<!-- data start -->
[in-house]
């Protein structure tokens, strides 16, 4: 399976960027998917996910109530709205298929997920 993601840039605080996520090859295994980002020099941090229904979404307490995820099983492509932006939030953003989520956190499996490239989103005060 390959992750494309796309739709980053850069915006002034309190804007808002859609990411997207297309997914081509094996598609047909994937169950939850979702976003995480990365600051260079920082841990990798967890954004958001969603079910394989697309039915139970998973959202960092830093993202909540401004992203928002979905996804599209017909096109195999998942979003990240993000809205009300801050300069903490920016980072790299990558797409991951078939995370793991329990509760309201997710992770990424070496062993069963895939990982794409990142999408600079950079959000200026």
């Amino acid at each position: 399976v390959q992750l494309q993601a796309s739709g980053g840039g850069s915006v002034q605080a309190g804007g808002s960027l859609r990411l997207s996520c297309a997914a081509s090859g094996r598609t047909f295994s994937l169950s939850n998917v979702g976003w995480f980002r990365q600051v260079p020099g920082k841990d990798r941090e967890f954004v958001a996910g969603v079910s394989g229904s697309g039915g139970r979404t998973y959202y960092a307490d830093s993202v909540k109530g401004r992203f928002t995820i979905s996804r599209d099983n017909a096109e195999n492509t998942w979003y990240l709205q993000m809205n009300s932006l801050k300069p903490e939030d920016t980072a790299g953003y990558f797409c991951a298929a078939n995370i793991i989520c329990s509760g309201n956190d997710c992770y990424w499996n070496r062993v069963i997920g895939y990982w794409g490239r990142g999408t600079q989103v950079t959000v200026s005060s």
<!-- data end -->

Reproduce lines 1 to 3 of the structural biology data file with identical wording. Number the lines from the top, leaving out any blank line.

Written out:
[in-house]
């Protein structure tokens, strides 16, 4: 399976960027998917996910109530709205298929997920 993601840039605080996520090859295994980002020099941090229904979404307490995820099983492509932006939030953003989520956190499996490239989103005060 390959992750494309796309739709980053850069915006002034309190804007808002859609990411997207297309997914081509094996598609047909994937169950939850979702976003995480990365600051260079920082841990990798967890954004958001969603079910394989697309039915139970998973959202960092830093993202909540401004992203928002979905996804599209017909096109195999998942979003990240993000809205009300801050300069903490920016980072790299990558797409991951078939995370793991329990509760309201997710992770990424070496062993069963895939990982794409990142999408600079950079959000200026």
């Amino acid at each position: 399976v390959q992750l494309q993601a796309s739709g980053g840039g850069s915006v002034q605080a309190g804007g808002s960027l859609r990411l997207s996520c297309a997914a081509s090859g094996r598609t047909f295994s994937l169950s939850n998917v979702g976003w995480f980002r990365q600051v260079p020099g920082k841990d990798r941090e967890f954004v958001a996910g969603v079910s394989g229904s697309g039915g139970r979404t998973y959202y960092a307490d830093s993202v909540k109530g401004r992203f928002t995820i979905s996804r599209d099983n017909a096109e195999n492509t998942w979003y990240l709205q993000m809205n009300s932006l801050k300069p903490e939030d920016t980072a790299g953003y990558f797409c991951a298929a078939n995370i793991i989520c329990s509760g309201n956190d997710c992770y990424w499996n070496r062993v069963i997920g895939y990982w794409g490239r990142g999408t600079q989103v950079t959000v200026s005060s």